Gender Inequality in Advertisments Hannah Barrs

Advertisements: What's the big deal?
  • What's the big deal? Advertisements often display gender inequality against men and women, obeying stereotypes and encouraging prejudices among the time period and fad.
  • In the advertisements I have selected to display and talk about, it is disturbing in the way that society has not only allowed but supported the sexism and gender inequality. But within history, women have been objects and accessories to men as wives and mothers, or the engine of the home, as the man drives the car. She keeps it going, and he shows it off.
This advertisement for an extended line for the phone in 1963 was targeted at women. This women in the advertisement is dressed in an apron, holding her coffee mug, and standing in a kitchen. The ad implies that with the extended cord, the woman can talk on the phone in the kitchen without burning and ruining dinner for her family.
This advertisement is targeted at men for the "King of Beers: Budweiser" logo. The woman on the advertisement is being idolized and modeling for wives, as you can see she is wearing a wedding band on her left hand to illustrate that she is married. The clovers on her dress or blouse are nonchalant symbols of being or "getting lucky" if you drink this beer. Hmm... never really thought of that, huh?
Get back to the job that really matters? Really?
This entire advertisement makes me chuckle. Here, the ad is suggesting that men are less masculine by driving a vehicle that accommodates his children, and that fathers who drive minivans have to look like this by portraying him as 'unattractive' and 'dorky'. Total #DAD if you ask me.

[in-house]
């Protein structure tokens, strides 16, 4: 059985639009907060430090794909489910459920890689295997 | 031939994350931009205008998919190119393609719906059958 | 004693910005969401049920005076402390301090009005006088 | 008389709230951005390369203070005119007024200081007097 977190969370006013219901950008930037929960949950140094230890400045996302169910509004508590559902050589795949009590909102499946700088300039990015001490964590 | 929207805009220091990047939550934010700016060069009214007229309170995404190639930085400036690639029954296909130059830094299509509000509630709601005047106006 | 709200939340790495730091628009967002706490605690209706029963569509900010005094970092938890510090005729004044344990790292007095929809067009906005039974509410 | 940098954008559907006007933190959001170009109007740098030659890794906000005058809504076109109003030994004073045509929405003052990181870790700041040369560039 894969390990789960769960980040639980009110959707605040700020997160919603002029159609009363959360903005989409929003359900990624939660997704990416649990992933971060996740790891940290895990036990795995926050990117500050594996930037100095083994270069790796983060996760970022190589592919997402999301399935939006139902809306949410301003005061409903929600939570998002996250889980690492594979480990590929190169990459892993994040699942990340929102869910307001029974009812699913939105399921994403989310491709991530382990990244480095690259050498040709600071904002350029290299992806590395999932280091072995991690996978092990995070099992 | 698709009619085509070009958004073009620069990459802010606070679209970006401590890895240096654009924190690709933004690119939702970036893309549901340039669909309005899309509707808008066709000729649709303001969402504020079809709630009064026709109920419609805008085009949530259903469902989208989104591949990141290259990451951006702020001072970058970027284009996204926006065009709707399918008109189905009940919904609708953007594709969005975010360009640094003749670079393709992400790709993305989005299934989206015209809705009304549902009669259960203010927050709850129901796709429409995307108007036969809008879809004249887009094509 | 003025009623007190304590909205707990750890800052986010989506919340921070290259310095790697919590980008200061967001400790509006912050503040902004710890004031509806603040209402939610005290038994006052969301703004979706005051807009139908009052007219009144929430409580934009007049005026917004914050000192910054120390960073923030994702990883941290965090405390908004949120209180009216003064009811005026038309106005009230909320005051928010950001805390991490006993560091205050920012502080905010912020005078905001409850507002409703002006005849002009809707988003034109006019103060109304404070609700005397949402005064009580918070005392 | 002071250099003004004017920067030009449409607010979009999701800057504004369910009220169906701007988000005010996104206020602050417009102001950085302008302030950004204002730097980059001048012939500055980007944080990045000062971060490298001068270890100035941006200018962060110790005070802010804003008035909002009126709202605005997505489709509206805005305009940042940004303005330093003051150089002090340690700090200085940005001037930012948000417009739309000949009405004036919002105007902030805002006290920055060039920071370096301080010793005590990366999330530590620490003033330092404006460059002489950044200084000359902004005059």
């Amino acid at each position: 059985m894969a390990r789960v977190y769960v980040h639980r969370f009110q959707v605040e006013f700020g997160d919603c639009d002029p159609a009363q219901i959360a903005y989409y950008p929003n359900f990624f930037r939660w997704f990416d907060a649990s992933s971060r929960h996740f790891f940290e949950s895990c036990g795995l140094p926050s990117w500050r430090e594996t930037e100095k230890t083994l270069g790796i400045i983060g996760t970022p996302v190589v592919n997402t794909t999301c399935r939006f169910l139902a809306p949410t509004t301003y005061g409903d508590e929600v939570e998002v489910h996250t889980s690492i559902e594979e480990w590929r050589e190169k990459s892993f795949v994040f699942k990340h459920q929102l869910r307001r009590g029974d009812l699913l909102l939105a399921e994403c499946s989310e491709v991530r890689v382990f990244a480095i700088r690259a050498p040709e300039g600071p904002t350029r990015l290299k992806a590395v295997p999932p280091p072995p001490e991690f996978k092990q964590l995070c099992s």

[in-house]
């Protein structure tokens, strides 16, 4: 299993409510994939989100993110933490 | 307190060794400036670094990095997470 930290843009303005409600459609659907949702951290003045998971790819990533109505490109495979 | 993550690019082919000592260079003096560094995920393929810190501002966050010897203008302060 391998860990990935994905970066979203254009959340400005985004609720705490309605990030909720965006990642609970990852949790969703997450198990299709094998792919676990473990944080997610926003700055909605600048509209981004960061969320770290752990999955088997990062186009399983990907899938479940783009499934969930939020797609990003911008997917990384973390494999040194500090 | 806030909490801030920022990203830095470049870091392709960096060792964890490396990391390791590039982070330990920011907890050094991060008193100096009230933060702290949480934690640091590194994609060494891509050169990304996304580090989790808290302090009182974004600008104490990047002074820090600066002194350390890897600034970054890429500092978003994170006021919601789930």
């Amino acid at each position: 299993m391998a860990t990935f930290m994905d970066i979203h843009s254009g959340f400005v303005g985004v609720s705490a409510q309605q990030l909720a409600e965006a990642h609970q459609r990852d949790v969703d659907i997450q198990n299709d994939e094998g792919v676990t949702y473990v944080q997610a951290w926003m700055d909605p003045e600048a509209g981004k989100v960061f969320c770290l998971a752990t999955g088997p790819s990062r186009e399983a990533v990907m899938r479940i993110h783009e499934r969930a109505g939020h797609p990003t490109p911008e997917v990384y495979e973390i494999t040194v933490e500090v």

The same product has two different advertisements targeted at men and women, separately. They described men as being smart, where women were nonchalantly tied to being pretty. Subtle ques, shall we say?
WARNING: IF YOU ARE A WOMAN, DO NOT DRINK DR. PEPPER TEN. IT'S NOT FOR YOU. Just kidding. It's just another example of gender inequality in advertisements, and sadly, this was made in 2011. Like come on, Dr. Pepper. Are you really going to be that sexist?
So you're telling me... women aren't the only ones allowed to be nurses? Central Florida released this ad in the mid 2000s, encouraging men to go in the nursing field, which I fully support, but was it necessary to suggest the lack of masculinity if not?
This advertisement was for Underwood nail polish in the 1960s. It was geared towards secretaries to look sexy and polished for the business men they worked for. How cute?
This heteronormative and suggestive add was released in the 1960s as well, geared towards men that if they bought this cologne that they would "get lucky".
You mean a woman can open it? This advertisement was for ketchup in 1953 and targeted at men to buy for their wives so that they wouldn't have to assist her in unscrewing the cap of the bottle. How handy and considerate of the husbands, am I right?
Created By
Hannah Barrs


Created with images by lettawren - "Sociology Papers" • Marc_Smith - "St. Petersburg, Russia"

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